Browse By

Denver’s tiny house village

Tiny homes serve as potential homelessness solution

A tiny home community in Denver.
Photo: John Mazzetta · The Sentry

It hasn’t been an easy journey for the 11 little 8×12 homes of the Beloved Community Village. Pioneering a housing forward concept in the city of Denver, the village has established itself as a place to get people experiencing homelessness off the street and into an environment where they are able to get back on their feet.   

While there is no officially accepted definition of what a tiny home is, the movement prides itself on living simply in small spaces, typically averaging 500 square feet or less. This lifestyle is appealing to individuals whose objective is to take up less space for various reasons, including environmental and social agendas.   

However, with the Tiny Home Industry Association estimating only 85 to 90 “known” tiny home developers throughout the entirety of the United States, the new movement has a long way to go.

The city of Denver is no stranger to homelessness. The Colorado Village Collaborative lists the homeless population at 5,317 in metropolitan Denver alone. It comes as no surprise that the lurking adversary that is homelessness has not left students untouched. Recent studies by Temple University and the Wisconsin HOPE Lab have shown that 36 percent of college students are food insecure, an additional 36 percent are housing insecure, and 9 percent are homeless nationwide.

This issue affects the Auraria campus as well, with the CU Denver food bank seeing 341 students in the 2018 Fall semester alone. As current and former university students continue to struggle with crippling financial debt, many students may look to alternative living arrangements, like tiny homes, that cater to their needs.

The Beloved Community Village was initially developed in 2017 in the River North Art District.  It has moved once previously to its now current location near 38th and Blake Street, following a rejected application to Denver Public Works to move the village to Zeppelin’s taxi campus amidst flooding concerns in November 2018.   

The village has finally found a permanent home on 4400 North Pearl Street in the Globeville neighborhood. The Globeville location would allow the village to quadruple in size, bringing a brand-new common space, showers, flushing toilets, and even a kitchen.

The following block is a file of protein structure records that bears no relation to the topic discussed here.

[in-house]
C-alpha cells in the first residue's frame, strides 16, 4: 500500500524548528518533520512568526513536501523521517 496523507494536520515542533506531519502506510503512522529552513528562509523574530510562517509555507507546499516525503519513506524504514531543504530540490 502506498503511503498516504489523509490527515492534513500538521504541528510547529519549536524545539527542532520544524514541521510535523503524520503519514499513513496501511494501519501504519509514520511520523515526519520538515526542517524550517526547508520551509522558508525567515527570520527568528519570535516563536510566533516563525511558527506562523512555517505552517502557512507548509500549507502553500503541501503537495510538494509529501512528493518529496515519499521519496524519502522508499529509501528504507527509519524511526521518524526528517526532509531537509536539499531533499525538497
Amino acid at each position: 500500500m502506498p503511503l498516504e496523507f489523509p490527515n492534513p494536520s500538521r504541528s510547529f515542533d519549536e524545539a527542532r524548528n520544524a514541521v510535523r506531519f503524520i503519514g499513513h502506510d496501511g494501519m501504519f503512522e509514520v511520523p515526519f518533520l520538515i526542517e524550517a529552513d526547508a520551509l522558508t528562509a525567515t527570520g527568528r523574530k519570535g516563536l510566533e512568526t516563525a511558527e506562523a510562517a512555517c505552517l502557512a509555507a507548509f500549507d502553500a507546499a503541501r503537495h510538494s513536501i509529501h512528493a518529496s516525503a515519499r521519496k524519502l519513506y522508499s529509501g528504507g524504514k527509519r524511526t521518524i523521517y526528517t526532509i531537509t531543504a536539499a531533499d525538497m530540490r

The new move hasn’t gone as smoothly as planned. Cole Chandler of the Colorado Village Collaborative, the organization managing the tiny house community, said that the team is “hopeful that we can move forward in the coming days when the city votes on the new location.” 

“There is significant pushback from the neighborhood, and as the CVC fully understands the concerns of some residents regarding such a new type of development, we hope that they might return some of that goodwill,” Chandler added.  This appears to summarize the generally negative disposition towards the homeless residents of Denver from other residents and city officials.

Challenges aside, the results show a promising future for this innovative project. At the end of the first nine-month evaluation, all but one of the initial 10 villagers were either attending school or employed, and three had found permanent housing. 

Additionally, per the CVC website, there has been no increase in crime around the village, and almost 90 percent of neighbors reported no impact or a positive on the sense of community in the neighborhood. Tiny homes like the Beloved Community Village believe they are setting an excellent precedent for solving America’s homelessness crisis.

Leave a Reply

Your email address will not be published. Required fields are marked *